Mayan Stela

Date: 700
Owner: Library of Congress
Source Type: Artifacts


This eighth-century Mayan stele, photographed here by some early twentieth century explorers from the United States, is located in Quirigua, a once thriving city in present day Guatemala. The front of this stele has a carving of a Classical era Mayan king, but its most fascinating aspect is the sequence of glyphs on its side. Quirigua's steles are renowned for their "Long Count" inscriptions, which are a series of glyphs containing precise calendrical dates for the past as well as future events.

Because civil time was reckoned in cycles of fifty-two "vague" (365.2420 day) years, it was necessary for them to create a chronology that existed outside of this period in order to record time over the very long term. Thus Long Counts are often found on monuments like this that were meant to record significant dates for posterity. Other steles at Quirigua include dates from eras that could not have possibly been known to the Maya, including one from 400 million years ago. Yet the calendrical dates given for these mythic times were (and are) precise, another testament to the abilities of Mesoamerican cosmographers to observe and calculate the passage of time.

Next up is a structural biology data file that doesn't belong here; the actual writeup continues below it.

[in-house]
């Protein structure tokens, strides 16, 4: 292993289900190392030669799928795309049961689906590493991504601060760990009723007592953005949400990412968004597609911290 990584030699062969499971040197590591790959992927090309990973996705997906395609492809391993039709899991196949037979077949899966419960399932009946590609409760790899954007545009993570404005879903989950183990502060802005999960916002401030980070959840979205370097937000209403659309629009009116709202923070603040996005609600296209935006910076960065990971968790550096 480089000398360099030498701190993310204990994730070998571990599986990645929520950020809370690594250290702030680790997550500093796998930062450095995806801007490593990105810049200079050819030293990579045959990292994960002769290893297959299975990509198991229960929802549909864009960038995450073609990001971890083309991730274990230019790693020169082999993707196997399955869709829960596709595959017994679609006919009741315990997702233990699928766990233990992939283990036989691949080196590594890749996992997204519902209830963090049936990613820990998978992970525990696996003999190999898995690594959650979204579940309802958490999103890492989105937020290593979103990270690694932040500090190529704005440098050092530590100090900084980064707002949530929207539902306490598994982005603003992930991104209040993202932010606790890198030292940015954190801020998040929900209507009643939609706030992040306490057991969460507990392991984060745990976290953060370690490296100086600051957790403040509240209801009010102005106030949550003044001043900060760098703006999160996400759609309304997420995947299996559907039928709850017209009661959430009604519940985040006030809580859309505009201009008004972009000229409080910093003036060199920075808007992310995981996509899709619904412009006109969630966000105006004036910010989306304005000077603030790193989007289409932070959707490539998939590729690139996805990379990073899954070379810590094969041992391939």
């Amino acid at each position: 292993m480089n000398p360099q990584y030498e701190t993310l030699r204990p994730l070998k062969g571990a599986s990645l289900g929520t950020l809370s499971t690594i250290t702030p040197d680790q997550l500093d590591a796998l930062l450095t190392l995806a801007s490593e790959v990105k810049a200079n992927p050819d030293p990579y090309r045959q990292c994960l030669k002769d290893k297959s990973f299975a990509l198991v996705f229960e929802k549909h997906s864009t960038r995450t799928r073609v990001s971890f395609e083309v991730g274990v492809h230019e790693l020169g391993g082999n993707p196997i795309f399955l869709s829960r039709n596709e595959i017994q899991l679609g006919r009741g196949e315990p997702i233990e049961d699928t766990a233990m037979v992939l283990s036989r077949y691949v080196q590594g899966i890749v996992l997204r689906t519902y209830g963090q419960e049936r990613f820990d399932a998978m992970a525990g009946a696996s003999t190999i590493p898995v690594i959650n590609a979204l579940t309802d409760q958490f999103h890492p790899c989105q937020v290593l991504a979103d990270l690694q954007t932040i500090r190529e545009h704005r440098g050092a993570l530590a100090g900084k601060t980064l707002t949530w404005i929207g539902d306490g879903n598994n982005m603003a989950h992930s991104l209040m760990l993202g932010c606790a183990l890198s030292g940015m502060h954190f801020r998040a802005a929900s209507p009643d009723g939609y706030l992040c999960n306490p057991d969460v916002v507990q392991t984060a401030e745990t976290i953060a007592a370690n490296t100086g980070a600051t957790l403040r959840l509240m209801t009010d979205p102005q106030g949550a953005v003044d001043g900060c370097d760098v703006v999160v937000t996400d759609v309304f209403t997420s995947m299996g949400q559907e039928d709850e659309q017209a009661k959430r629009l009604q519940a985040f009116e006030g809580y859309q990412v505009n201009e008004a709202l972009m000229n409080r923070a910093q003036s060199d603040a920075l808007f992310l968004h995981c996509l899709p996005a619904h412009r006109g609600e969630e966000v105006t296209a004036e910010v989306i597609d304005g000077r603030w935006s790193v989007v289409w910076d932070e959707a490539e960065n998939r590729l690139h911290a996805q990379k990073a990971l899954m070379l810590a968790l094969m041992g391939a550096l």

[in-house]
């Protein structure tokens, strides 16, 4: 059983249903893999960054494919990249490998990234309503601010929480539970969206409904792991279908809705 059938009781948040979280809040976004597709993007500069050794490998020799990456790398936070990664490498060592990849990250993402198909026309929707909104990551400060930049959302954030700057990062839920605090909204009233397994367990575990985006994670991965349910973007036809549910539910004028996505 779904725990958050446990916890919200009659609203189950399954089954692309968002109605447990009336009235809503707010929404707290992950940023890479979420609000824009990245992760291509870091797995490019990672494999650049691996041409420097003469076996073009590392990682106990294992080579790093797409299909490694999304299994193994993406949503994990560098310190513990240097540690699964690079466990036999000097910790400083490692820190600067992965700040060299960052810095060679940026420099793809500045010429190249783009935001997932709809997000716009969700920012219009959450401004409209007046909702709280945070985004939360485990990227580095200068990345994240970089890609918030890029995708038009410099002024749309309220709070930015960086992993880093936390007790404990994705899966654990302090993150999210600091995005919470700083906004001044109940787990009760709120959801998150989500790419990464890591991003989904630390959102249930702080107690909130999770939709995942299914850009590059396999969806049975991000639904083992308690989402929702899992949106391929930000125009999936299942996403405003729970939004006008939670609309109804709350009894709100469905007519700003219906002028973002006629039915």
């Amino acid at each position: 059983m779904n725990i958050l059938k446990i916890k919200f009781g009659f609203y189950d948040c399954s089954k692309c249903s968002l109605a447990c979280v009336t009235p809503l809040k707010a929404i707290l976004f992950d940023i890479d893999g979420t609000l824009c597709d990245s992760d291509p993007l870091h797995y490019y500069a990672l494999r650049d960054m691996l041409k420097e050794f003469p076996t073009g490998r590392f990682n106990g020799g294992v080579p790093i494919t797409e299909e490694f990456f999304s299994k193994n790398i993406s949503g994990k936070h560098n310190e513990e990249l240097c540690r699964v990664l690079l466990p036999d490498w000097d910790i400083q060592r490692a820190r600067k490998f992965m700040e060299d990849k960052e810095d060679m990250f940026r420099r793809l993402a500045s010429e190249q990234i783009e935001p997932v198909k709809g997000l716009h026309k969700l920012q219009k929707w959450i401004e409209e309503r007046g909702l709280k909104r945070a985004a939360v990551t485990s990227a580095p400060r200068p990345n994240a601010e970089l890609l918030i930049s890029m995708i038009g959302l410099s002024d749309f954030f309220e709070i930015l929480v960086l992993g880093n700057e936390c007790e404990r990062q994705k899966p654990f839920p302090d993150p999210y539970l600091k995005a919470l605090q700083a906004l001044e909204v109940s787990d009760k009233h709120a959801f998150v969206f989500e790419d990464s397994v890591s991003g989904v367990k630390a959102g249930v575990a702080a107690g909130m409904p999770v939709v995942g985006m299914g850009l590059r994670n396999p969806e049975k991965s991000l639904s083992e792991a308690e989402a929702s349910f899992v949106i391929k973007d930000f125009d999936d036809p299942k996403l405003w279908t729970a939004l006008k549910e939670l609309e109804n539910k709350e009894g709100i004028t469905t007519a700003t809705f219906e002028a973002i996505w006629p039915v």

The long count dates are told in a series of glyphs like the ones seen on the left-hand side of this stele. To calculate the date, these glyphs are read from the top down and from left to right. At the top is an introductory glyph that relates the year and the god associated with the twenty-day month that that glyph records. Below this are listed the date's count within various multi-day cycles: the baktuns of 144,000 days, katuns of 7,200 days, tuns of 360 days, uinals of 20 days, and, finally, the days, or kins (there are 20 kins per uinal). The Long Count date is then achieved by taking the sum of these counts, a time equal to the total number of days passed since the beginning of the last Great Cycle. These were periods of 374,440 years (or, in Mayan reckoning, 13 baktuns), the length of time necessary for every single permutation of the long count system to be realized once and only once.

Reference: Leon-Portilla, Miguel. Time and Reality in the Thought of the Maya. Second Edition. Norman: University of Oklahoma Press: 1988.

CITATION: Guatemala, Quirigua. [Between 1908-1919]. Library of Congress Prints and Photographs Division: LC-F81-2705 [P&P].